Home Banking Is the Bank of Japan’s Commitment to Ultra-Accommodative Monetary Policy Still Justified?

Is the Bank of Japan’s Commitment to Ultra-Accommodative Monetary Policy Still Justified?

by internationalbanker

By Nicholas Larsen, International Banker


With inflation surging across the world and interest rates duly rising as central banks scramble to contain the alarming price growth, there has been growing speculation over whether the Bank of Japan (BoJ) will follow suit and raise its own benchmark rate, which has remained at -0.1 percent for more than six years, as well as rein in its massive stimulus programme. But for now, the Bank remains steadfastly committed to its ultra-accommodative monetary policy.

The consensus of the BoJ’s rate-setting committee remains firmly on the dovish side. The nine-member board agreed on the decision to maintain rates at -0.1 percent by an eight-to-one vote at its July meeting, demonstrating that it is in no rush to follow in the footsteps of other central banks to raise interest rates and/or dial down its massive asset-purchasing programme. And with its economy remaining below pre-pandemic levels in size, and inflation still well below that of other advanced economies, there appears to be much justification for the Bank’s ultra-expansionary approach.

This approach comes directly from the top, moreover, with BoJ Governor Haruhiko Kuroda defiantly on the side of the doves by rejecting any suggestion of monetary tightening in the near term. “Unlike other economies, the Japanese economy has not been much affected by the global inflationary trend, so monetary policy will continue to be accommodative,” he said after the Bank’s June meeting. “Allowing interest rates to rise above our target, just for the sake of protecting market function, would run counter to our objective of keeping monetary policy loose.”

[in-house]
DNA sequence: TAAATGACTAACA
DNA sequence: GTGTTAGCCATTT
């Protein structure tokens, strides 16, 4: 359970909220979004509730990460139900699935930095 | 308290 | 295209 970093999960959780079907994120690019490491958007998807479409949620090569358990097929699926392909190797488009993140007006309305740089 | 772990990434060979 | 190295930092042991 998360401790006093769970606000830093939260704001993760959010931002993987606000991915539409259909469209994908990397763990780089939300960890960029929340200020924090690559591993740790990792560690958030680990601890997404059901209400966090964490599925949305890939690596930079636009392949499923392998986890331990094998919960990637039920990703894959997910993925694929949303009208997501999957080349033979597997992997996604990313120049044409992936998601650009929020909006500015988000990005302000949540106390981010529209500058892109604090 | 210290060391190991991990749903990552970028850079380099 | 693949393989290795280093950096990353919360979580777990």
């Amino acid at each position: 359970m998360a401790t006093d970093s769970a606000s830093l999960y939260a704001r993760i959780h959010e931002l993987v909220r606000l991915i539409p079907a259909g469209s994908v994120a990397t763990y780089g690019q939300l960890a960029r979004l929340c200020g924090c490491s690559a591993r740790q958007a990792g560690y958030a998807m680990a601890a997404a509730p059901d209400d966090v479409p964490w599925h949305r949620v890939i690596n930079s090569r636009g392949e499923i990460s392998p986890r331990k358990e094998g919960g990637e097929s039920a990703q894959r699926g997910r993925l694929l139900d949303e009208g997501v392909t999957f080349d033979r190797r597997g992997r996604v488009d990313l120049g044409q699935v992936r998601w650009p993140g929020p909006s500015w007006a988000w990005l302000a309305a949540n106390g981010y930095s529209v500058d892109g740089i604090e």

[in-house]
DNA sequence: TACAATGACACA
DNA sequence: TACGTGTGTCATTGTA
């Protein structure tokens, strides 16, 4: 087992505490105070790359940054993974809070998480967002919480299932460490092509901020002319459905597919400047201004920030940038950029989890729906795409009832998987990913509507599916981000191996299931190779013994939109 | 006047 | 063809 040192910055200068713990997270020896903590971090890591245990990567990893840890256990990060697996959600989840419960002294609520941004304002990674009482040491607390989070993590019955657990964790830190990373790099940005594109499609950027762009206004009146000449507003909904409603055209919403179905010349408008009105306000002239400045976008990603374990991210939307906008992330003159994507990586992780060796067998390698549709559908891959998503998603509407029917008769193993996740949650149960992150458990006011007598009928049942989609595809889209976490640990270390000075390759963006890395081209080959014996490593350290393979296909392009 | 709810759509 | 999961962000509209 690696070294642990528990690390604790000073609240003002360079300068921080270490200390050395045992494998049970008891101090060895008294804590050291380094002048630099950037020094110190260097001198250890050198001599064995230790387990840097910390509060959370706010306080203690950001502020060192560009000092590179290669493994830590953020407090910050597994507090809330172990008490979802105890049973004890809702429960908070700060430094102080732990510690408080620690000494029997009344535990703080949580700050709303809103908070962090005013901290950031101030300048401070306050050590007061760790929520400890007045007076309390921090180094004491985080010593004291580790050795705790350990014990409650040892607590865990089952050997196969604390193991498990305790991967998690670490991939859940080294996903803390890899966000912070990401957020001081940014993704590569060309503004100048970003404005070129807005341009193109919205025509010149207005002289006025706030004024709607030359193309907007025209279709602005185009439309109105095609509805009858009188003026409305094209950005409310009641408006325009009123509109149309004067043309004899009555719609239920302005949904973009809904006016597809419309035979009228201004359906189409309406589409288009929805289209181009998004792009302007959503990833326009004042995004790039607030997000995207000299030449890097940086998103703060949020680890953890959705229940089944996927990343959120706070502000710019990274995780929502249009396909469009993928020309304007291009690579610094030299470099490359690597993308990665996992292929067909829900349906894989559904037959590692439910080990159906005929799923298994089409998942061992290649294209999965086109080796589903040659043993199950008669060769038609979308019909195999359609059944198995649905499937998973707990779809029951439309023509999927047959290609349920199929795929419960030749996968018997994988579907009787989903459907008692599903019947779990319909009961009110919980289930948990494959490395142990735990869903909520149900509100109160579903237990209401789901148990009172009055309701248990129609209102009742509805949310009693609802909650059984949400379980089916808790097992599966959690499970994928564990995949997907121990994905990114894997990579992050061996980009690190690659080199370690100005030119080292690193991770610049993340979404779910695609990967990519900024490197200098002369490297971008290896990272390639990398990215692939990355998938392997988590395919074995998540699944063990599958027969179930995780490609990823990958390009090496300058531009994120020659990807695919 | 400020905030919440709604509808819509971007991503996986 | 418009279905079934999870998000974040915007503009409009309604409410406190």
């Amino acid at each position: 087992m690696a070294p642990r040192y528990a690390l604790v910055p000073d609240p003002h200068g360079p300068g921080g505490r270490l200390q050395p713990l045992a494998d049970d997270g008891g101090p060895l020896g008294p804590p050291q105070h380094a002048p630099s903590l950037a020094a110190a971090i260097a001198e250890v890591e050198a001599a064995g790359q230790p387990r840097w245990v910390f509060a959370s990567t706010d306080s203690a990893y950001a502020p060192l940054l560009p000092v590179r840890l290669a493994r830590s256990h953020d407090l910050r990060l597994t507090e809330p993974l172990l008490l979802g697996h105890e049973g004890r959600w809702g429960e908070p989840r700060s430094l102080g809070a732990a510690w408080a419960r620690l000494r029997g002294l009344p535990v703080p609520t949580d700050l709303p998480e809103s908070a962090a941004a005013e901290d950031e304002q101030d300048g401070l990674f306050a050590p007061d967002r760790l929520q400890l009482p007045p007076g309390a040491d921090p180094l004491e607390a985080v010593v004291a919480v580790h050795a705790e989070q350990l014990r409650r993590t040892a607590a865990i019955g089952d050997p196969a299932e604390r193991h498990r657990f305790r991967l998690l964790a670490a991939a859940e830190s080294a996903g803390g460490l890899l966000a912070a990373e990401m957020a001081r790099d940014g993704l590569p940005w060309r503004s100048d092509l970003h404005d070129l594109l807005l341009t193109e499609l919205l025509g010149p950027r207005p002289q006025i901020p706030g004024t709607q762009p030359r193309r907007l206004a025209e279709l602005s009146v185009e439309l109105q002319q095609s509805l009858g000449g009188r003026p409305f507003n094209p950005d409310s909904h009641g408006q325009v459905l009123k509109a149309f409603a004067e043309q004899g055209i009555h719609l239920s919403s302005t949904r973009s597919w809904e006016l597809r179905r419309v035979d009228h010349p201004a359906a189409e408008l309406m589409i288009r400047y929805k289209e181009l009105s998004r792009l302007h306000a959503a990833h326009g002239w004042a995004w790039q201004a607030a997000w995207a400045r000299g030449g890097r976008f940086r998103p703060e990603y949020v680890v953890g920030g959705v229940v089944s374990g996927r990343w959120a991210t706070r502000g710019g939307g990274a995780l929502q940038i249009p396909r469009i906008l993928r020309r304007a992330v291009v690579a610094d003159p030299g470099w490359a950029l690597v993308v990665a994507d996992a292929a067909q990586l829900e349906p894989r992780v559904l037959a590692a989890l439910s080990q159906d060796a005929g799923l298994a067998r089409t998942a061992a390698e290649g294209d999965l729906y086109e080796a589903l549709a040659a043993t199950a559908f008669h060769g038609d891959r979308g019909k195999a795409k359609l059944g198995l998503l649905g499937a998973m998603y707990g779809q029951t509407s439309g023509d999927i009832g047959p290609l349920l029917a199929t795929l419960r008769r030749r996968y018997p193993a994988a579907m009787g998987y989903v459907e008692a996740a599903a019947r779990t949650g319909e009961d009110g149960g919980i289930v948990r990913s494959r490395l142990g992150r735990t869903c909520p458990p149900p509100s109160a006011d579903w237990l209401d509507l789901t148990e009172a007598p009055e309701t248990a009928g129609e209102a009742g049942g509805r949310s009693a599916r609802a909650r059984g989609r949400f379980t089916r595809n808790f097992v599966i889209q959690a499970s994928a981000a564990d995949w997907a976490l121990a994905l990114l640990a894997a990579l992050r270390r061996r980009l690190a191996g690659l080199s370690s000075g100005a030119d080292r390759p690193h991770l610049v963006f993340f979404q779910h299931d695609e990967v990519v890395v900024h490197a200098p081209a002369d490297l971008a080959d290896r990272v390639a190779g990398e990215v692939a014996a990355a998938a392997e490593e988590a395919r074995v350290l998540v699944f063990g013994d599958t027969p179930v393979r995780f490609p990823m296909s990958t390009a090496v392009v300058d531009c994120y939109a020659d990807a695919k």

Recent BoJ data also showed that the Bank acquired a record 16-trillion-yen ($116-billion) worth of Japanese government bonds in June to prop up the 0.25-percent yield cap it maintains on its 10-year bond-yield target. This unrelenting bond purchasing propelled the BoJ’s ownership of Japan’s entire bond market above 50 percent, thus firmly negating previous attempts to trim its already enormous balance sheet. Such trends only further underline the Bank’s commitment to pursuing an expansionist monetary policy.

And after the most recent rate-setting meeting in late July, Kuroda reiterated that he had “absolutely no plan” to raise rates or increase the 0.25-percent cap. “The economy is in the midst of recovering from the pandemic. Japan’s worsening terms of trade are also leading to an outflow of income,” the governor cautioned. “As such, we must continue with our easy policy to ensure rising corporate profits lead to moderate wage and price growth.” Indeed, Kuroda has even said that the BoJ would consider additional monetary-easing steps “without hesitation”, with an eye on the impact of the pandemic.

Such accommodation comes despite Japan’s annual price growth rising above the BoJ’s target of 2 percent in recent months, with soaring global food and fuel prices pushing inflation to 2.5 percent in April and May and 2.4 percent in June. Nonetheless, the rate-setting board remains resolute in maintaining rates at -0.1 percent and preventing any drawdown of its massive stimulus programme. “Uncertainty surrounding Japan’s economy is very high. We must be vigilant to financial and currency market moves, as well as their impact on the economy and prices,” the BoJ stated in its quarterly report.

It thus seems clear that the BoJ will resist the global trend of sharply rising interest rates, at least for the coming few months. “Raising interest rates or tightening monetary policy would add further downward pressure on a Japanese economy that is still recovering from the COVID pandemic. Such monetary policy steps would cool the economy and are therefore inappropriate,” Kuroda recently declared.